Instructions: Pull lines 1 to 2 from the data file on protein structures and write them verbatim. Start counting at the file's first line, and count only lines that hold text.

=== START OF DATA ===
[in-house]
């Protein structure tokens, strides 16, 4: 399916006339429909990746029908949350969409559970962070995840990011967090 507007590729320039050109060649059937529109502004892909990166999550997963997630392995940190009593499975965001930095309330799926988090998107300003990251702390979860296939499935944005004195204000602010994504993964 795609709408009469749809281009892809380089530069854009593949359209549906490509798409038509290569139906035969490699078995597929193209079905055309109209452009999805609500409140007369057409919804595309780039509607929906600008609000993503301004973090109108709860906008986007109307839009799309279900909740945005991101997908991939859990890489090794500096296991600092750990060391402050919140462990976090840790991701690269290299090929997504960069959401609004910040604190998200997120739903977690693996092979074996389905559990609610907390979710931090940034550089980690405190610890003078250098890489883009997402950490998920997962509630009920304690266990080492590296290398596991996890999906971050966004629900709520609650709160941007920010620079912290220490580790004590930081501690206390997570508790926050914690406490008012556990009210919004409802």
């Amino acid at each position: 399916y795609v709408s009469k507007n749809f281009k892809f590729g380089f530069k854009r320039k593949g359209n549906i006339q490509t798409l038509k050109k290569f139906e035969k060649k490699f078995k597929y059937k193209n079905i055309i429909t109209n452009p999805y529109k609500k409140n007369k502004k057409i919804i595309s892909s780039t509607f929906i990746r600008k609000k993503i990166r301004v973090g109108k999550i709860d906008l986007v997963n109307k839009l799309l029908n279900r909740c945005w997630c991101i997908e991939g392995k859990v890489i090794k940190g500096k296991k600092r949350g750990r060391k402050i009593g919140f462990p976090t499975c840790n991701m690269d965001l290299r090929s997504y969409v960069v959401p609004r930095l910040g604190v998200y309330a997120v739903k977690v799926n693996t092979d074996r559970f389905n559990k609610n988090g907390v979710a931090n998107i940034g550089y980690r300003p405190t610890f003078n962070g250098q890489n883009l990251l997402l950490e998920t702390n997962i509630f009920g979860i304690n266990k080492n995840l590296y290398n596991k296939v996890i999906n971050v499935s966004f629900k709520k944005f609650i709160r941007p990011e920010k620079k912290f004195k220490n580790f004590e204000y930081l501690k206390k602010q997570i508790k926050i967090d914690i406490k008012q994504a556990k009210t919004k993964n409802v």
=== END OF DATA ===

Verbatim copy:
[in-house]
């Protein structure tokens, strides 16, 4: 399916006339429909990746029908949350969409559970962070995840990011967090 507007590729320039050109060649059937529109502004892909990166999550997963997630392995940190009593499975965001930095309330799926988090998107300003990251702390979860296939499935944005004195204000602010994504993964 795609709408009469749809281009892809380089530069854009593949359209549906490509798409038509290569139906035969490699078995597929193209079905055309109209452009999805609500409140007369057409919804595309780039509607929906600008609000993503301004973090109108709860906008986007109307839009799309279900909740945005991101997908991939859990890489090794500096296991600092750990060391402050919140462990976090840790991701690269290299090929997504960069959401609004910040604190998200997120739903977690693996092979074996389905559990609610907390979710931090940034550089980690405190610890003078250098890489883009997402950490998920997962509630009920304690266990080492590296290398596991996890999906971050966004629900709520609650709160941007920010620079912290220490580790004590930081501690206390997570508790926050914690406490008012556990009210919004409802």